Tokyo said it conveyed "strong concerns" to Beijing over China's new controversial legislation, which allows its coast guard to use military force in waters the country claims, during a video meeting on maritime issues Wednesday.
Beijing claims that the Senkaku Islands in the East China Sea, which are administered by Tokyo, are part of its territory. The new law could be used to target Japanese vessels navigating around the uninhabited islets that China calls Diaoyu.
China must not use the legislation, which went into force Monday, in a way that goes against international law, Chief Cabinet Secretary Katsunobu Kato said at a news conference.
In the high-level consultation on maritime affairs involving senior bureaucrats from the two countries, Japan "firmly urged" China to exercise restraint in its actions, said Kato, the government's top spokesman.
The law permits the China Coast Guard to use weapons when foreign ships involved in illegal activities in waters claimed by the country fail to obey orders. The new legislation also allows it to demolish buildings constructed in those areas by foreign organizations or individuals.
The legislation, passed on Jan. 22 by the Standing Committee of China's National Parliament, has become a headache for Japanese Prime Minister Yoshihide Suga, foreign affairs experts have said.
Several issues, such as trade and the situations in Hong Kong, Taiwan and the South China Sea, have become causes of consternation for Japan-China ties,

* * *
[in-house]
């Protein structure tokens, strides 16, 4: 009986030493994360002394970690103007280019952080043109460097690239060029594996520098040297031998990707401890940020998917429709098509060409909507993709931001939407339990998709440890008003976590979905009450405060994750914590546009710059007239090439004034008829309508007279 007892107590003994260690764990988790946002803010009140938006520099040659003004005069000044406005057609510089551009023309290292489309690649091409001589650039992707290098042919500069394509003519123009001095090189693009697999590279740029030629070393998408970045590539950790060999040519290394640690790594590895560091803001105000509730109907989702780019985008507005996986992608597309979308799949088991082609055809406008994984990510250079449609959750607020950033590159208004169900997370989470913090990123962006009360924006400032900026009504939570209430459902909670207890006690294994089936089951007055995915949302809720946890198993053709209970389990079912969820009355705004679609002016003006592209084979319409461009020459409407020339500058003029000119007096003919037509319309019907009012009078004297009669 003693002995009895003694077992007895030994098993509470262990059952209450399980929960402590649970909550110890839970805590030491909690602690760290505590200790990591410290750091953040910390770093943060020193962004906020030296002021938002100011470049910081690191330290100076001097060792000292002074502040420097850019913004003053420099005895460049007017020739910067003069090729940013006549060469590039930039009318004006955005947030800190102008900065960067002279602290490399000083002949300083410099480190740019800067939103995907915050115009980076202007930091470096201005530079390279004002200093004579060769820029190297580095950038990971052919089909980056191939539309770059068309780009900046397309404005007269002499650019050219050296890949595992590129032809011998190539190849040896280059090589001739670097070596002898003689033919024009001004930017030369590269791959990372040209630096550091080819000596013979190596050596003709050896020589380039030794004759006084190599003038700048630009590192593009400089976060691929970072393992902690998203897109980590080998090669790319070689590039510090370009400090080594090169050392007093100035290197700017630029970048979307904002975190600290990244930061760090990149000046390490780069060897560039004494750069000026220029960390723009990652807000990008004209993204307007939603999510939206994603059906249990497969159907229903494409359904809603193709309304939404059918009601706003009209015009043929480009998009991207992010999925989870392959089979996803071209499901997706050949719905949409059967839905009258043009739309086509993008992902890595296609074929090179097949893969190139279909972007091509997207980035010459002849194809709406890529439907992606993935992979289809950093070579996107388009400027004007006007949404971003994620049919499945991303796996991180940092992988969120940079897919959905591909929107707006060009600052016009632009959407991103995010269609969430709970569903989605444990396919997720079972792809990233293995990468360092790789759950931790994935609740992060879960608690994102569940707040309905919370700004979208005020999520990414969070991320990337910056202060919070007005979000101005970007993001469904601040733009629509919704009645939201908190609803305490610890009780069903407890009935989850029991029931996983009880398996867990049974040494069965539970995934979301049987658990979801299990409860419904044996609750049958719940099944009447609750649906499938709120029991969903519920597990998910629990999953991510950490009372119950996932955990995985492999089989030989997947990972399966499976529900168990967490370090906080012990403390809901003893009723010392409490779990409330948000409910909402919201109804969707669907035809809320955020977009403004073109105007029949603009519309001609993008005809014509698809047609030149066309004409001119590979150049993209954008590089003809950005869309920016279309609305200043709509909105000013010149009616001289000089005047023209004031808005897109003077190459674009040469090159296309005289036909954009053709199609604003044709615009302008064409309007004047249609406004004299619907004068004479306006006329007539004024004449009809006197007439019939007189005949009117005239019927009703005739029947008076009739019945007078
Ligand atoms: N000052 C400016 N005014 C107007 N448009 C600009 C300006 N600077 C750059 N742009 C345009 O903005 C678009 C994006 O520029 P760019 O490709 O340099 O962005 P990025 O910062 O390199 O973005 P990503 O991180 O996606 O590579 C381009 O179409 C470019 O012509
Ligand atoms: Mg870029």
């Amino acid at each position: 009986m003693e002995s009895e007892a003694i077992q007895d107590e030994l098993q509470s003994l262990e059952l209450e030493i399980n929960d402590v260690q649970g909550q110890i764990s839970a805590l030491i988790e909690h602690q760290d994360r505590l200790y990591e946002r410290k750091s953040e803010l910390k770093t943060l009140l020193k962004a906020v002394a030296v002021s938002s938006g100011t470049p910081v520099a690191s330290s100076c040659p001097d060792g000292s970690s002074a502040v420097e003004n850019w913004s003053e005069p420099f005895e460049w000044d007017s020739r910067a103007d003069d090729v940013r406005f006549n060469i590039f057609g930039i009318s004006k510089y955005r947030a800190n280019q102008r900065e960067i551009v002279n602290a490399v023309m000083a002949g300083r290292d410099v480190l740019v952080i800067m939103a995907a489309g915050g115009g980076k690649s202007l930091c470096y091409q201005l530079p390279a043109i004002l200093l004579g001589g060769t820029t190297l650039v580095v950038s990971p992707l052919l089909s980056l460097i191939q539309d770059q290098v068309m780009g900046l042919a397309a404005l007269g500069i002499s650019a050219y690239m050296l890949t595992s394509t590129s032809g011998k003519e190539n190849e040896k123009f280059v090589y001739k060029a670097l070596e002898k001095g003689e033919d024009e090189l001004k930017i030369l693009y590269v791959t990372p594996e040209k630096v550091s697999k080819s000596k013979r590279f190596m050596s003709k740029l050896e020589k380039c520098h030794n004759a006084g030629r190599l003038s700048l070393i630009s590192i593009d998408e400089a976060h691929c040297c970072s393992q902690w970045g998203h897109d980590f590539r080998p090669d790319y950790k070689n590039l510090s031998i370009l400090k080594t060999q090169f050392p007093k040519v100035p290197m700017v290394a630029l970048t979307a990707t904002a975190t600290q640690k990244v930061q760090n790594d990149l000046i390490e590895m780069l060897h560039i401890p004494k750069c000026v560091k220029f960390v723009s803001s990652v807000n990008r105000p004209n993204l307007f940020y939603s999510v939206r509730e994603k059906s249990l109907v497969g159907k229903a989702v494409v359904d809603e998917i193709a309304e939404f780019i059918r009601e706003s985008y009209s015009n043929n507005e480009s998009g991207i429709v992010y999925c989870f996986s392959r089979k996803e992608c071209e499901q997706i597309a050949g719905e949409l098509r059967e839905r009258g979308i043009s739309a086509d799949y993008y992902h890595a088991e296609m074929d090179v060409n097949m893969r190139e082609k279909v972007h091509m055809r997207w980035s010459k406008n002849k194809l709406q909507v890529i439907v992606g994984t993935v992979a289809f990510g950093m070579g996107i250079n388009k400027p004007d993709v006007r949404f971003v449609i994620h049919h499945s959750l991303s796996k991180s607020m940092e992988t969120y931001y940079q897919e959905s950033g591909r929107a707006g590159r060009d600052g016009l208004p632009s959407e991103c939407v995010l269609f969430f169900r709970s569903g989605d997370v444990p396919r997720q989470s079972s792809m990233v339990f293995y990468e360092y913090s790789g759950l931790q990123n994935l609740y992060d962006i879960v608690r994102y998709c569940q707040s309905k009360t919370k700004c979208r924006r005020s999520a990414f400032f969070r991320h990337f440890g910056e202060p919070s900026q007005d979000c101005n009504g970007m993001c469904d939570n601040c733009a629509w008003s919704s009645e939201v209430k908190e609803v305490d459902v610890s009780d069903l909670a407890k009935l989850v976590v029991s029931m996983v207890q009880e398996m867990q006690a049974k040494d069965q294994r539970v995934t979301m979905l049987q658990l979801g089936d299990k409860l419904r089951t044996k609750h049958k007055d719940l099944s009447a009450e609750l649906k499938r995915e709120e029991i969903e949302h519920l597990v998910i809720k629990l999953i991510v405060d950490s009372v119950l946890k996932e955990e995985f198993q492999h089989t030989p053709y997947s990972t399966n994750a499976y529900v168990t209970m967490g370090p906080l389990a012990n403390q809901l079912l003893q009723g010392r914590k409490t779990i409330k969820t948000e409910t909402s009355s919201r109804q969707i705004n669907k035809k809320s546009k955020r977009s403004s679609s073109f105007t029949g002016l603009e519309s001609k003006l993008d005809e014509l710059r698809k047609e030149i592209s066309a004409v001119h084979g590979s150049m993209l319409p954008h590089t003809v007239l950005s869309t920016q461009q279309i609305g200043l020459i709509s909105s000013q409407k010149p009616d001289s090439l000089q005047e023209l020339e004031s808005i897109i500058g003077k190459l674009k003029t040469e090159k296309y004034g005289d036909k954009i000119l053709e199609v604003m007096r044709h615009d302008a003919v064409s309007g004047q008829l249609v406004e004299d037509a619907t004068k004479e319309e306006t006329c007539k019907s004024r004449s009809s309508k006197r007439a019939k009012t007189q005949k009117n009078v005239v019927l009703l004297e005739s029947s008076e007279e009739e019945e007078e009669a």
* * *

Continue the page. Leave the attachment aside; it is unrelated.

Late last month, Suga and new U.S. President Joe Biden confirmed during a phone call that Article 5 of the Japan-U.S. security treaty covers the Senkakus, meaning that the United States would defend Japan in the event of a conflict there.
Beijing immediately lambasted the declaration by the two leaders, arguing the islets are "China's inherent territory."
In the early 2010s, China and Japan were mired in a territorial row over the Senkakus, but their relations have improved in recent years after the two sides effectively shelved the territorial spat.
Beijing, meanwhile, has rapidly built up artificial islands with military infrastructure in the South China Sea, claiming sovereignty over almost the entire maritime region.
China has conflicting territorial claims with four of the 10 members of the Association of Southeast Asian Nations — Brunei, Malaysia, the Philippines and Vietnam — as well as Taiwan in the South China Sea.
U.S. warships have carried out freedom of navigation operations there in an apparent bid to challenge Chinese claims and actions in the area, a strategic waterway through which more than one-third of global trade passes.
Defense Minister Nobuo Kishi said Tuesday that Tokyo will consider deepening cooperation over maritime security issues with other countries such as the Philippines and Vietnam.
The high-level consultation on maritime affairs was previously held in May 2019 in Otaru, Hokkaido. It was scheduled to take place in February last year in the Chinese port city of Ningbo, but was called off because of the novel coronavirus outbreak.
In a time of both misinformation and too much information, quality journalism is more crucial than ever.
By subscribing, you can help us get the story right.